Equation (17) was estimated using an instrumental variables procedure over the entire sample as well as over various subgroupings to he discussed below. Country‐specific constants (“fixed effects”) were allowed for in the regressions. In addition, because the coefficient on the variance in equation (17) depends on the degree of absolute risk aversion (α), and because the latter is unlikely to be independent of the level of consumption or imports. we deflate each country’s variance measure by average imports. This implies that the coefficient on the deflated variance measure should now depend on relative risk aversion, which is more likely to be constant across countries with very different income levels, as in our sample. Finally, because the net interest income component of the current account is a predetermined variable (because it depends on the last period’s asset stock), precautionary saving will be reflected mainly in the trade balance, which is therefore used as the dependent variable in the regressions reported below.

Table 2 reports the estimation results for the full sample, using the one‐, three‐, five‐, and eleven‐period measures of the variance. Overall, the model works well, in terms of the overall fit of the regressions, the sign of the point estimates, and, for the coefficient on pdv, the magnitude of the parameter estimate. As mentioned previously, pdv represents the certainty‐equivalent portion of the model, and, theoretically, the parameter estimate should be unity. Table 2 shows that in most cases the null hypothesis that this parameter is in fact unity cannot be rejected.24 In all cases, the variance measure exerts a positive influence on the trade balance, so that as uncertainty about real export earnings increases, agents increase their precautionary saving to insure themselves against increased risk in their income streams. In all cases—independent of the number of time periods used in calculating the variance—the coefficient on the variance is statistically different from zero.

Several factors will influence the model’s overall performance. First, turning to the certainty‐equivalent portion of the model, it is unlikely that all countries in the sample will he equally able to smooth away the cyclical component of shocks to export earnings by using the international capital market. Some countries may be completely excluded from the international capital market (either because private agents are subject to capital controls and governments do not behave optimally or because foreign banks perceive the countries to be insolvent and thus unable to repay loans), whereas others may find it easy to borrow abroad. It would thus be inappropriate from an econometric standpoint to constrain the coefficient on pdv—which measures the country’s ability to use the international capital market to smooth away the cyclical component of export earnings—to be equal across all countries in the sample.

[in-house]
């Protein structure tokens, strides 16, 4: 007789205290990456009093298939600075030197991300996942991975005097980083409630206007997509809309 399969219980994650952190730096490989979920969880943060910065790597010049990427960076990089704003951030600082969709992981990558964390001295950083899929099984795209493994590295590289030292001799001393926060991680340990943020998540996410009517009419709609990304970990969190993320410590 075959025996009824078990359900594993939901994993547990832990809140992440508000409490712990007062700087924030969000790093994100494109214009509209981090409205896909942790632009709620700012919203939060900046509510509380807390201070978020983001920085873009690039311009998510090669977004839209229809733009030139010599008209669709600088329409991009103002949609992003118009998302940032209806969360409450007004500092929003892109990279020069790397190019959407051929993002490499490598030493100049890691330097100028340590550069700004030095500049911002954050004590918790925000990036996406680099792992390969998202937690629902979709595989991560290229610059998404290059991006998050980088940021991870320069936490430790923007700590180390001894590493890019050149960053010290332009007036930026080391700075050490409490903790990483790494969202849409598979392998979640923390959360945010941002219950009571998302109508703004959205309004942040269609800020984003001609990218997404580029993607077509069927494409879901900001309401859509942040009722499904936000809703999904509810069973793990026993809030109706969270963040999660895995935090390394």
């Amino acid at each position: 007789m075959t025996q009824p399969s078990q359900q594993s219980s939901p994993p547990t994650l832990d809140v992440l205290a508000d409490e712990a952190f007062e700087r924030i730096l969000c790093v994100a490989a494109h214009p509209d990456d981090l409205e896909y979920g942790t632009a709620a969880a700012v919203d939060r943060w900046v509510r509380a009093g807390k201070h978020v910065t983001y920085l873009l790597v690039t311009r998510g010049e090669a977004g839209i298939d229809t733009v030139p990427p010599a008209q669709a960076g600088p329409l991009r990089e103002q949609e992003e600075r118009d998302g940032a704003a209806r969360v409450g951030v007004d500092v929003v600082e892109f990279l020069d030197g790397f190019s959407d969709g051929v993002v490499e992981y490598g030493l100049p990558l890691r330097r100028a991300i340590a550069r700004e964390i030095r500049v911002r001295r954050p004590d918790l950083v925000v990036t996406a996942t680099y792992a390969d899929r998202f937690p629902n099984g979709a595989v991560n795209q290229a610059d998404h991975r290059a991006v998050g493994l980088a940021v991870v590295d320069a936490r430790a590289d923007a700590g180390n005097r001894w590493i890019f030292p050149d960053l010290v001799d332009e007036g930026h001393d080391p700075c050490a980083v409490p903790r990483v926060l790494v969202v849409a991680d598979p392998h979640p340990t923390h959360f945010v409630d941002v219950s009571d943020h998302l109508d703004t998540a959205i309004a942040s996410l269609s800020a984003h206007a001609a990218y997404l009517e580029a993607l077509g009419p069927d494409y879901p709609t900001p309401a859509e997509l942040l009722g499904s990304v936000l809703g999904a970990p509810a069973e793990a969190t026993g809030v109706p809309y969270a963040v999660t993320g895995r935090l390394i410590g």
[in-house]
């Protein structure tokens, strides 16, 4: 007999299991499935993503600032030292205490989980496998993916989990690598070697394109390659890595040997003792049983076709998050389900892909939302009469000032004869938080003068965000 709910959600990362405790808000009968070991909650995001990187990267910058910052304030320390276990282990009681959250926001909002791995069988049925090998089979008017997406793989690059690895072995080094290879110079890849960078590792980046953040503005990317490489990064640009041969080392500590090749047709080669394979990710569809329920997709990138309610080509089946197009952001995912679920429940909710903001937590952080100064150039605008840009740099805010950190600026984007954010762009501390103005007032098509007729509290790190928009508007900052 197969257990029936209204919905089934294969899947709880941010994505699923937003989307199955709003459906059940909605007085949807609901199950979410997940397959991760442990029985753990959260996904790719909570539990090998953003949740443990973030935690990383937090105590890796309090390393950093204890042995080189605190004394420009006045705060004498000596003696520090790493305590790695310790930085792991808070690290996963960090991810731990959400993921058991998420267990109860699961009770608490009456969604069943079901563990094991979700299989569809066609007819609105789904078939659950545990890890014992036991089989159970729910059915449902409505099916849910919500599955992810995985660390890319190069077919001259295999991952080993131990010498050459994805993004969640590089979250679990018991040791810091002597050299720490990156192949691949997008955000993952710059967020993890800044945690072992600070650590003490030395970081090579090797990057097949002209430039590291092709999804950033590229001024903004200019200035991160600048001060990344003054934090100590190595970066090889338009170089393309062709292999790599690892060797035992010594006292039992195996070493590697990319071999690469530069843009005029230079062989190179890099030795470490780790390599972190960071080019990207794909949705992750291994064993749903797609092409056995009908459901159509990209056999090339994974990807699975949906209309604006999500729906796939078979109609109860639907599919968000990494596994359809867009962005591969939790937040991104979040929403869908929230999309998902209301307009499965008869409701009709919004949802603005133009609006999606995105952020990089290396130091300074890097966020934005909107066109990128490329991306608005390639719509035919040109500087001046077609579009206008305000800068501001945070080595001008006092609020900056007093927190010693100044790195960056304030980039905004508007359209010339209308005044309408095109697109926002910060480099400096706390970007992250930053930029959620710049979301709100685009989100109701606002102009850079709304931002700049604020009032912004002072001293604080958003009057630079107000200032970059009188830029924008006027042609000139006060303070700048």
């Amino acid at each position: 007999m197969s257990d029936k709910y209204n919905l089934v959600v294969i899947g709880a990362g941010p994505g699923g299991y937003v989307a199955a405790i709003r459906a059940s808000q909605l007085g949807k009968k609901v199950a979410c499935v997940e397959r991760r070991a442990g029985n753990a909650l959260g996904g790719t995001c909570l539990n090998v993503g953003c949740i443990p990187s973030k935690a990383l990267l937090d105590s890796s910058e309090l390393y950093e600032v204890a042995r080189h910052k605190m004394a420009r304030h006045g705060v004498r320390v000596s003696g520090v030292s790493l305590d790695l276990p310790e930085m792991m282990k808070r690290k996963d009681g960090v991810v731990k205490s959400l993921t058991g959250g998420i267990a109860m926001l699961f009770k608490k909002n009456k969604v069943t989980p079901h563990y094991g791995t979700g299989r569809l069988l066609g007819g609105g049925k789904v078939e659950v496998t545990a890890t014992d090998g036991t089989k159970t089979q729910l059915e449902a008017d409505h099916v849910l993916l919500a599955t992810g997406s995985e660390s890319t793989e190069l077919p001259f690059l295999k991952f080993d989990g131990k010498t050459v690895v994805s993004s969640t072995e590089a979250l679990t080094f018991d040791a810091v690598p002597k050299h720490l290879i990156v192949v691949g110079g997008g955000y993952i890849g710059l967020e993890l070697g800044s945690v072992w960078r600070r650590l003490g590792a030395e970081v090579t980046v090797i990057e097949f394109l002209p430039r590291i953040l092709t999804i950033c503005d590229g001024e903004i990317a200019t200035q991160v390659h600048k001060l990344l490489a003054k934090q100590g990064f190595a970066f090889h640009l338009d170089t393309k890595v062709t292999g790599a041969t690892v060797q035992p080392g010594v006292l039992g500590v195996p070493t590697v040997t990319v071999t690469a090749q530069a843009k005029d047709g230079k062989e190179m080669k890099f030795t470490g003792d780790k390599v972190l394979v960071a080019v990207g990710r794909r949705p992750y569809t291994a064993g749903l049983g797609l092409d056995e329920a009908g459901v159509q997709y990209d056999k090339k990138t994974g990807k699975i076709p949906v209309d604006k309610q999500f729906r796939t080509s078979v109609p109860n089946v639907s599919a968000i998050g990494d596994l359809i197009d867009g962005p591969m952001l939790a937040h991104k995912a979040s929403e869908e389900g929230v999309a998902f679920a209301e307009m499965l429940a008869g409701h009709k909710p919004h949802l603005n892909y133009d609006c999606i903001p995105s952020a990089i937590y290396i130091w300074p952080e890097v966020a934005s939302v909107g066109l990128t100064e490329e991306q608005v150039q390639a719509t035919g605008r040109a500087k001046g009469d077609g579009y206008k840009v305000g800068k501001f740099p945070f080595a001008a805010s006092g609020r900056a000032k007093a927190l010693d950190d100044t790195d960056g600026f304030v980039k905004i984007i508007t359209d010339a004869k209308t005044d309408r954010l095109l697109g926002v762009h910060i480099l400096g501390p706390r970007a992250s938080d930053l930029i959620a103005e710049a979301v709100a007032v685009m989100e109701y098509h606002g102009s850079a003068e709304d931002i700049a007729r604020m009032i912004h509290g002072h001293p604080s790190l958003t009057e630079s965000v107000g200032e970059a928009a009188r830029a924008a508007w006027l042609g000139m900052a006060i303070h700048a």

Second, an important factor in being able to detect a systematic effect of instability about the terms of trade or export receipts of a country is that the instability actually gets transmitted to the agents in the economy that are going to do the saving. If institutional arrangements result in an artificial smoothing of prices in some countries even though underlying world prices are unstable, and if the government, say, does not undertake the saving that would otherwise have been undertaken by the private sector, then the effect of export instability on the external balance will not be detectable. Since the extent to which such institutional arrange-meats are important is likely to differ across countries, this factor too argues in favor of looking at the results in a more disaggregated fashion.

Table 2.Effect of Export Instability on Trade Balance: Full Sample a


One‐period variance measure
R2 = 0.76
Three‐period variance measure
R2 = 0.81
Five‐period variance measure
R2 = 0.82
Eleven‐period variance measure
R2 = 0.76

An asterisk denotes significance of the coefficient at the 5 percent level.

An asterisk denotes significance of the coefficient at the 5 percent level.

Third, the underlying uncertainty of export earnings may differ according to how much the country’s export base is heavily concentrated in a particular commodity. Indeed, export diversification strategies are often recommended as a means of attaining self‐insurance, since export earnings are likely to be less volatile for countries with more diversified exports. If export diversification results in highly stable export earnings, precautionary saving behavior may be very difficult to identify empirically25.